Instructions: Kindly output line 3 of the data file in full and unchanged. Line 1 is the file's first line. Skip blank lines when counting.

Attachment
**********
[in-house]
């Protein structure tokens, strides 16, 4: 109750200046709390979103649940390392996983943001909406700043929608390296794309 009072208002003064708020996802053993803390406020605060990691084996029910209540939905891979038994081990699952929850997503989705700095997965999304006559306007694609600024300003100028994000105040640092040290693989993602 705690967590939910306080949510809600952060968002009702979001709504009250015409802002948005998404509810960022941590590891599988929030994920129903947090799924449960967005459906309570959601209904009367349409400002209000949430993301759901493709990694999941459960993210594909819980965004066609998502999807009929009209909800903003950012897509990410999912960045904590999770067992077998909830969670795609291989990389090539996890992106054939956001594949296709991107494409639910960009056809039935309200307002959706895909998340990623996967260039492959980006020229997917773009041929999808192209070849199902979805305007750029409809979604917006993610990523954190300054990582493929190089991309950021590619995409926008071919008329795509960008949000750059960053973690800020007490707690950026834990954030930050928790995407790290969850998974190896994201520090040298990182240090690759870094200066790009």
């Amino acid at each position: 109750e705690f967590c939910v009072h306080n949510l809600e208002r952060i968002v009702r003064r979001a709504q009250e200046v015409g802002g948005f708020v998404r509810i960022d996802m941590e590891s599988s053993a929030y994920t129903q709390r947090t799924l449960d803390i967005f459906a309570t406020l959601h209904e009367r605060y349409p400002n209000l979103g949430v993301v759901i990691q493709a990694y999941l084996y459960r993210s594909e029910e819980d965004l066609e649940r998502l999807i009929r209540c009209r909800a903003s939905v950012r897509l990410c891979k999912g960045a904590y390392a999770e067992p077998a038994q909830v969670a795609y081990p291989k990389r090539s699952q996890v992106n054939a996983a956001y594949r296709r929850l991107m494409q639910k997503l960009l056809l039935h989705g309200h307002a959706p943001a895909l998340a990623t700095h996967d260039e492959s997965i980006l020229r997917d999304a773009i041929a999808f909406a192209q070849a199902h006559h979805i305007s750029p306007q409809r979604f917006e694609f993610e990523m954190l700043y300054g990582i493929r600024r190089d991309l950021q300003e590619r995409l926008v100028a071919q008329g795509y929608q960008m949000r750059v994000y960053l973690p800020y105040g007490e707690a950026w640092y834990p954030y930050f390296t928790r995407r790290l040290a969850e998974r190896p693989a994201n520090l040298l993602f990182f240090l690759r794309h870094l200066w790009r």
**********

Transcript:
């Amino acid at each position: 109750e705690f967590c939910v009072h306080n949510l809600e208002r952060i968002v009702r003064r979001a709504q009250e200046v015409g802002g948005f708020v998404r509810i960022d996802m941590e590891s599988s053993a929030y994920t129903q709390r947090t799924l449960d803390i967005f459906a309570t406020l959601h209904e009367r605060y349409p400002n209000l979103g949430v993301v759901i990691q493709a990694y999941l084996y459960r993210s594909e029910e819980d965004l066609e649940r998502l999807i009929r209540c009209r909800a903003s939905v950012r897509l990410c891979k999912g960045a904590y390392a999770e067992p077998a038994q909830v969670a795609y081990p291989k990389r090539s699952q996890v992106n054939a996983a956001y594949r296709r929850l991107m494409q639910k997503l960009l056809l039935h989705g309200h307002a959706p943001a895909l998340a990623t700095h996967d260039e492959s997965i980006l020229r997917d999304a773009i041929a999808f909406a192209q070849a199902h006559h979805i305007s750029p306007q409809r979604f917006e694609f993610e990523m954190l700043y300054g990582i493929r600024r190089d991309l950021q300003e590619r995409l926008v100028a071919q008329g795509y929608q960008m949000r750059v994000y960053l973690p800020y105040g007490e707690a950026w640092y834990p954030y930050f390296t928790r995407r790290l040290a969850e998974r190896p693989a994201n520090l040298l993602f990182f240090l690759r794309h870094l200066w790009r």